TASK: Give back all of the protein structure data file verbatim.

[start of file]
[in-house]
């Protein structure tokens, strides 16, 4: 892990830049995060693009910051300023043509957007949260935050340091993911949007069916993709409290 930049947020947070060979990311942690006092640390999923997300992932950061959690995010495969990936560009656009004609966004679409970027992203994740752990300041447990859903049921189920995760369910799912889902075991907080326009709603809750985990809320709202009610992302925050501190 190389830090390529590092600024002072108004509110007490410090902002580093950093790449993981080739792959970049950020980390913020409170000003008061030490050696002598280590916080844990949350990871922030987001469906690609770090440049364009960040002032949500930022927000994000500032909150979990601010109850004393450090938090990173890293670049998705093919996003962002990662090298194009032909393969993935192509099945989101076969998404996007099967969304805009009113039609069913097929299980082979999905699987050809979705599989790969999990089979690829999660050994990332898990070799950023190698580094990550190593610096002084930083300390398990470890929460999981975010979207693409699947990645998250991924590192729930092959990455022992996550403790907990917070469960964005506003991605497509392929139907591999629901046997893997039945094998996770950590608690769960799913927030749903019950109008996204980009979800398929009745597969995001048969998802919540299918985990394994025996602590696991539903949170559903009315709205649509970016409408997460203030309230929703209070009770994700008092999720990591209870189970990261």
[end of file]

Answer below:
[in-house]
């Protein structure tokens, strides 16, 4: 892990830049995060693009910051300023043509957007949260935050340091993911949007069916993709409290 930049947020947070060979990311942690006092640390999923997300992932950061959690995010495969990936560009656009004609966004679409970027992203994740752990300041447990859903049921189920995760369910799912889902075991907080326009709603809750985990809320709202009610992302925050501190 190389830090390529590092600024002072108004509110007490410090902002580093950093790449993981080739792959970049950020980390913020409170000003008061030490050696002598280590916080844990949350990871922030987001469906690609770090440049364009960040002032949500930022927000994000500032909150979990601010109850004393450090938090990173890293670049998705093919996003962002990662090298194009032909393969993935192509099945989101076969998404996007099967969304805009009113039609069913097929299980082979999905699987050809979705599989790969999990089979690829999660050994990332898990070799950023190698580094990550190593610096002084930083300390398990470890929460999981975010979207693409699947990645998250991924590192729930092959990455022992996550403790907990917070469960964005506003991605497509392929139907591999629901046997893997039945094998996770950590608690769960799913927030749903019950109008996204980009979800398929009745597969995001048969998802919540299918985990394994025996602590696991539903949170559903009315709205649509970016409408997460203030309230929703209070009770994700008092999720990591209870189970990261």